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Beef, largest single segment

Agfact Day #30

Cattle and beef production represent the largest single segment of American agriculture. In fact according to the U.S. Department of Agriculture (USDA) more farms are classified as beef cattle operations (31%) than any other type of farm. Grant most cattle operation are small, 90% of cow herds are less than 100 with average about 44 animals.

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In 2011, 742,000 herds of cattle (farms) existed in the United States, the home of 30.9 million  beef cows and 26.7 million feeder calves.

 

 
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Posted by on November 30, 2012 in Ag Facts

 

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Shrinking Carbon Footprint of Beef

Agfact Day #26:  

The carbon footprint of beef was reduced by more than 16% from 1977 to 2007. U.S. cattlemen raise 20% of the world’s beef with 7% of the world’s cattle, making the United States a leader in raising sustainable beef.

 
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Posted by on November 26, 2012 in Ag Facts

 

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Beef, More Bang for the Buck

Agfact #24 

Meat is a great source of high-quality protein that no single vegetarian food can provide. A 3-ounce serving of lean beef offers the most protein with the fewest calories when compared to plant proteins such as peanut butter, black beans and tofu.

  • A 3-ounce serving of lean beef is about 180 calories. You would have to eat 670 calories of peanut butter (more than 7 tablespoons) to get the same amount of protein.
  • A person would need to consume two to three times the calories provided in a 3-ounce serving of beef to get an equivalent amount of protein from a veggie burger.
  • The USDA has approved 29 cuts of lean beef. All lean beef cuts have less than 10 grams of total fat, 4.5 grams or less of saturated fat and less than 95 milligrams of cholesterol per 3½-oz serving.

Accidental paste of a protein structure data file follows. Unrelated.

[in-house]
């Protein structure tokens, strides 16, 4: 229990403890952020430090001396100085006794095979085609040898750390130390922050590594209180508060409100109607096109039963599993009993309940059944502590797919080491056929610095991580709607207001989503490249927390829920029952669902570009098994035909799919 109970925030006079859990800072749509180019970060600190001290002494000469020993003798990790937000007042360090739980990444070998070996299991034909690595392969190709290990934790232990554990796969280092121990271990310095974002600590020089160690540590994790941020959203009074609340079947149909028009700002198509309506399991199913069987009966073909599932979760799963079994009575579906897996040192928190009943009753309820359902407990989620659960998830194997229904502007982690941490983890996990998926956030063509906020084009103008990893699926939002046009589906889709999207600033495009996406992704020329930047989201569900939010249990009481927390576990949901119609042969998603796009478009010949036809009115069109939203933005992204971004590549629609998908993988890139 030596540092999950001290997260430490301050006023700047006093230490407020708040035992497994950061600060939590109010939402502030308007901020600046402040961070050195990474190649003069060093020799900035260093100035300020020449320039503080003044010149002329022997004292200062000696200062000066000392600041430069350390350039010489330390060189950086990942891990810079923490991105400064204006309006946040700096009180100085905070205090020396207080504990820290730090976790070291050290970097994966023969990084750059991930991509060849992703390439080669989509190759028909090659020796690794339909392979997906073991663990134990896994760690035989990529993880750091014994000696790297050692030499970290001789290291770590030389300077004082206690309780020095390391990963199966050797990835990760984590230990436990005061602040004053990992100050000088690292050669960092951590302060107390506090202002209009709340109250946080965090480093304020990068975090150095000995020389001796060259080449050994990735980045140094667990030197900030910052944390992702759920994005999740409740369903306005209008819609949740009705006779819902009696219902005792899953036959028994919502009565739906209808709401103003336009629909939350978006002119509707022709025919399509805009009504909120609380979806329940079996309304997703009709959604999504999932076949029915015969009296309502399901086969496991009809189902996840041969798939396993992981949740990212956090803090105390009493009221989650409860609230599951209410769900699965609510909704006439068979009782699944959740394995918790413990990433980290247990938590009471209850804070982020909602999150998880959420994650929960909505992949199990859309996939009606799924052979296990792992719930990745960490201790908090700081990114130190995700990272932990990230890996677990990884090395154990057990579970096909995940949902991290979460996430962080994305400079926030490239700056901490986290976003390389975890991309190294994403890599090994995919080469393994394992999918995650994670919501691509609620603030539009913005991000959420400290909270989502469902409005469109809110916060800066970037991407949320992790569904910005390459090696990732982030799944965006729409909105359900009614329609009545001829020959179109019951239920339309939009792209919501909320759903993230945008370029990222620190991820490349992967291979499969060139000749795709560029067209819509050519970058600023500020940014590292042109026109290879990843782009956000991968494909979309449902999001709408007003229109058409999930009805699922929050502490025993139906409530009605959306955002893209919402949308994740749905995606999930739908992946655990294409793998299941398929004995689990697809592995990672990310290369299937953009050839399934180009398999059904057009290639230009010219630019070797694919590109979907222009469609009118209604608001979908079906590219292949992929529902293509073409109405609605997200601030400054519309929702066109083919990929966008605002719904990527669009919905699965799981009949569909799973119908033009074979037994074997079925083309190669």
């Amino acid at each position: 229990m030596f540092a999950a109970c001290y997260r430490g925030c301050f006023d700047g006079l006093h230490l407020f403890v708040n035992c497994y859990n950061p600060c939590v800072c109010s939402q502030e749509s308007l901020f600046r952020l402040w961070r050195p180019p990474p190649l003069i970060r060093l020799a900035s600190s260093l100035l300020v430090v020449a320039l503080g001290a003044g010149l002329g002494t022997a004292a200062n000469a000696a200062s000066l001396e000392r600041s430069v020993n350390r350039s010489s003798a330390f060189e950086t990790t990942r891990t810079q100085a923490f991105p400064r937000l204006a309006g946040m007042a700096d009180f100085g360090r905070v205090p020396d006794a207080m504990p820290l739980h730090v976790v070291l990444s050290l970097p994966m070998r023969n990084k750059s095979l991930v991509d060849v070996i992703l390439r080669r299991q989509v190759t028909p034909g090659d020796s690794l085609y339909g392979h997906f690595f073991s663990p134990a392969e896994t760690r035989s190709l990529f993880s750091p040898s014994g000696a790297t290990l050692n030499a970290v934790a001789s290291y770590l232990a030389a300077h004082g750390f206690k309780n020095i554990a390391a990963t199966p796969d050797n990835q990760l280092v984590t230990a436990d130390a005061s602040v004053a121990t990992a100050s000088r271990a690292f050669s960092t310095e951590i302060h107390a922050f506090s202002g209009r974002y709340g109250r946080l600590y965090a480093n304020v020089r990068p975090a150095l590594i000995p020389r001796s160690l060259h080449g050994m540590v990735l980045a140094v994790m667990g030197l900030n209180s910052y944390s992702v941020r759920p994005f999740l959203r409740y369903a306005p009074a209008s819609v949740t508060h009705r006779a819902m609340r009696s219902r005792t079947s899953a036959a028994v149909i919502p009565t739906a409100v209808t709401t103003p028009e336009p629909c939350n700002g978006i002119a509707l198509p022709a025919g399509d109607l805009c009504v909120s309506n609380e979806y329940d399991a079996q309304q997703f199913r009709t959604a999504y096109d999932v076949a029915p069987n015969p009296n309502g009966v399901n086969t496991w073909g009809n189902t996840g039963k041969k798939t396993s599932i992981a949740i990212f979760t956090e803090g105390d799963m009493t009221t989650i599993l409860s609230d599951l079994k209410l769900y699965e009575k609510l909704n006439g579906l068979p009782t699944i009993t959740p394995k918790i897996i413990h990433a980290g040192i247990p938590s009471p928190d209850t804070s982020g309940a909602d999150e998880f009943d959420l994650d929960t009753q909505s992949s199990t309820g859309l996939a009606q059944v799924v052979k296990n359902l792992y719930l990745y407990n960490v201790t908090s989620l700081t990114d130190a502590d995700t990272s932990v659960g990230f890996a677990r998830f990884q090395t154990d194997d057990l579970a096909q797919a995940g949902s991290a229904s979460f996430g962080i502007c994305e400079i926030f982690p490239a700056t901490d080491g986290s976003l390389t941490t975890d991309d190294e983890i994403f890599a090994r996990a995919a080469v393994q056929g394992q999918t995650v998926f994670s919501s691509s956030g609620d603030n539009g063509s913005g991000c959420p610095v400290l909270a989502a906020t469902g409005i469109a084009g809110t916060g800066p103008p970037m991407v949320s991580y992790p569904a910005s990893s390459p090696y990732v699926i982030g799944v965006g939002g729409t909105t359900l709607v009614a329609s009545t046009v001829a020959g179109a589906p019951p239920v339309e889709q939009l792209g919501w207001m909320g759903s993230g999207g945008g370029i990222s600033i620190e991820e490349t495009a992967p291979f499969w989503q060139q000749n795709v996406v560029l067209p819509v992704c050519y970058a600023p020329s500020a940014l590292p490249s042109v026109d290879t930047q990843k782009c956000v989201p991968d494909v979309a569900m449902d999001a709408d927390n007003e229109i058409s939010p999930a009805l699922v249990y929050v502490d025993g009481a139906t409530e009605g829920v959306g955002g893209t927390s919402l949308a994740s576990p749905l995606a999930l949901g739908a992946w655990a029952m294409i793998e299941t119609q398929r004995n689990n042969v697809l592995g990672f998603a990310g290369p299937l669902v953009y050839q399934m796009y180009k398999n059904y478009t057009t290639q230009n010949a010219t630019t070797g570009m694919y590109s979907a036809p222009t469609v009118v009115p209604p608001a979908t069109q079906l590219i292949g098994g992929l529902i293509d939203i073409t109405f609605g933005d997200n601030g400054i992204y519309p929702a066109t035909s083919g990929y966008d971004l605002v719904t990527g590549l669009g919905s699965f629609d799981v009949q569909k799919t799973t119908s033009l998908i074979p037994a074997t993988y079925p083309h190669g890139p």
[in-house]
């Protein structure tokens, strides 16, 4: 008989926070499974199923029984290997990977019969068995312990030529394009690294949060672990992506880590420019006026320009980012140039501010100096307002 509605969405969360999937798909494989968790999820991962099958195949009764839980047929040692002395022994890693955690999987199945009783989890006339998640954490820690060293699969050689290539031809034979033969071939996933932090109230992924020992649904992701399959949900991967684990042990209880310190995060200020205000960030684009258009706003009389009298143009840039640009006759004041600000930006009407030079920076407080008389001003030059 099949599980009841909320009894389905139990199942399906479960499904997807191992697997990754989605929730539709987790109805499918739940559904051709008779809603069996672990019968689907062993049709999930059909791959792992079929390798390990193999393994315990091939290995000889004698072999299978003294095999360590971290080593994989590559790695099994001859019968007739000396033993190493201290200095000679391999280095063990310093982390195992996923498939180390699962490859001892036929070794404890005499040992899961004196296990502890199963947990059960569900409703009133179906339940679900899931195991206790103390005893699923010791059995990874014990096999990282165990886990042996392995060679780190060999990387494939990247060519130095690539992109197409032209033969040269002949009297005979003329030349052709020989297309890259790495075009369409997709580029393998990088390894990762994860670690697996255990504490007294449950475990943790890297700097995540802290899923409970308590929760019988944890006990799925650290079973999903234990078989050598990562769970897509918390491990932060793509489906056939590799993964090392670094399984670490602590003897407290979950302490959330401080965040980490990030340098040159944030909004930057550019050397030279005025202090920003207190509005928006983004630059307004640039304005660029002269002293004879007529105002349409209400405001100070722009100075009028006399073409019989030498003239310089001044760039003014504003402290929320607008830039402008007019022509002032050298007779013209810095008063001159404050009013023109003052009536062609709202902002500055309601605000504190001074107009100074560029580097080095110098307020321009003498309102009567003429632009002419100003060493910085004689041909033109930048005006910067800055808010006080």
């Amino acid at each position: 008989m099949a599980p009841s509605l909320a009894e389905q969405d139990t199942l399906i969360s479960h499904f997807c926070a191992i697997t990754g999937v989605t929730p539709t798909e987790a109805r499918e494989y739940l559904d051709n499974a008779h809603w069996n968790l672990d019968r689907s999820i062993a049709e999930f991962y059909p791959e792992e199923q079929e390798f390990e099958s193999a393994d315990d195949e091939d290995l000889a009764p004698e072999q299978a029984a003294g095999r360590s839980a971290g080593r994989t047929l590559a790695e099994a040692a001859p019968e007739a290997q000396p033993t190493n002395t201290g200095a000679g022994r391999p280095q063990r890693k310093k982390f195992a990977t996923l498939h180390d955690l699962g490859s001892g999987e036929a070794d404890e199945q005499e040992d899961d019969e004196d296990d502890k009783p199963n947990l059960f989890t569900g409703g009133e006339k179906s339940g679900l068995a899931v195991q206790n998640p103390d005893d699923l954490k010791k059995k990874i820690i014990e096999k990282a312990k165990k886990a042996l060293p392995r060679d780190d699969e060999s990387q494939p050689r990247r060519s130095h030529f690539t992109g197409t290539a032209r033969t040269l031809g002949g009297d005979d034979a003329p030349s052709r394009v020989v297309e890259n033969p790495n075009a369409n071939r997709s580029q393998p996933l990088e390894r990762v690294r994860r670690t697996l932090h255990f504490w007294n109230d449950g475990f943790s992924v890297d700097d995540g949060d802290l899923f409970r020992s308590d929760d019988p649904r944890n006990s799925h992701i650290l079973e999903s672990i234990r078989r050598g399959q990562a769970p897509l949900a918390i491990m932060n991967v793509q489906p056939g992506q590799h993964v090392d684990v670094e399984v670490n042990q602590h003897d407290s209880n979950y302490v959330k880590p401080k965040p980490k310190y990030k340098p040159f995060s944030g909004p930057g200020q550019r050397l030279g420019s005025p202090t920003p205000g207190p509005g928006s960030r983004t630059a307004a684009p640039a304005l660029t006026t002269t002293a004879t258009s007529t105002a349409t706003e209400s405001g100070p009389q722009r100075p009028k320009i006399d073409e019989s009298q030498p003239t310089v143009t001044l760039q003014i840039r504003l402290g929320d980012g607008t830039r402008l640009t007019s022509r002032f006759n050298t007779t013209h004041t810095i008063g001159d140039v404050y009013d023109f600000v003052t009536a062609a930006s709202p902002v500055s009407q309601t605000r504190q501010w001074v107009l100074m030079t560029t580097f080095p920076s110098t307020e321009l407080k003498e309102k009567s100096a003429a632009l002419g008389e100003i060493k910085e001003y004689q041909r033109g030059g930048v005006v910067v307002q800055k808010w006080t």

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Posted by on November 24, 2012 in Ag Facts

 

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Certified Angus Beef, Breaking Sale Records

AgFacts #15

About 2.2 million pounds of Certified Angus Beef®  are sold daily, generating an estimated $4 billion in consumer sales annually. In 2012, 811 million pounds of Certified Angus Beef® brand products were sold at distinguished establishments around the world. Nearly 14,000 licensed retail and foodservice partners in the United States and 45 other countries offer the premium brand.

  • The Certified Angus Beef ® brand is a cut above USDA Prime, Choice and Select. Ten quality standards ensure every bit is flavorful, tender and juicy.
  • Only 1 in 4 Angus cattle meets the highest standards to become the Certified Angus Beef ® brand, making it Angus beef at its best®.
  •  Every pound of beef is tracked from initial identification until it is sold to consumers, ensuring genuine Certified Angus Beef ® brand products
  • The same independent USDA graders inspect black-hided cattle (typical of the Angus breed) and give it a grade. All beef considered for the brand must be the best Choice, or Prime, beef – truly the top of the scale. This top-quality Angus beef is then evaluated again, using the brand’s set of 10 science-based specifications for marbling, size and uniformity. If it’s good enough to make the cut, then it earns the distinctive Certified Angus Beef ® brand label.

Certified Angus Beef Fact Sheet

10 Quality Standards of Certified Angus Beef

Go Rare 

 
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Posted by on November 15, 2012 in Ag Facts

 

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Cow Sugar

AgFact Day #9:        Black Angus Cattle have gray-rough tongues.

Purebred Angus Cow

Many people who visit our beef farm are surprised to learn that the color of the tongue of our purebred Angus Cattle are grey.  The tongue surface is also very rough.

I do not recommend that you get as close as my daughter to examine a cow’s tongue. Remember this is a cow she owns and works with every day.  They have earned each other’s trust.

 
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Posted by on November 9, 2012 in Ag Facts

 

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Protecting the Land

AgFact Day#3

The same land that provides food and open space for raising cattle also offers a home for many types of wildlife, including threatened and endangered species of fish, mammals, birds and plants.

http://www.explorebeef.org

 
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Posted by on November 3, 2012 in Ag Facts

 

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Warm Spring Weather Sprouts Bad roots @ Beef | AGWEB.com

Over the last few weeks, I have been inundated with media furry and junky science filling the minds of consumer with myths about Beef.  I cannot help to wonder:


 

meatsales

Fill the Media w/Misinformation @ Beef =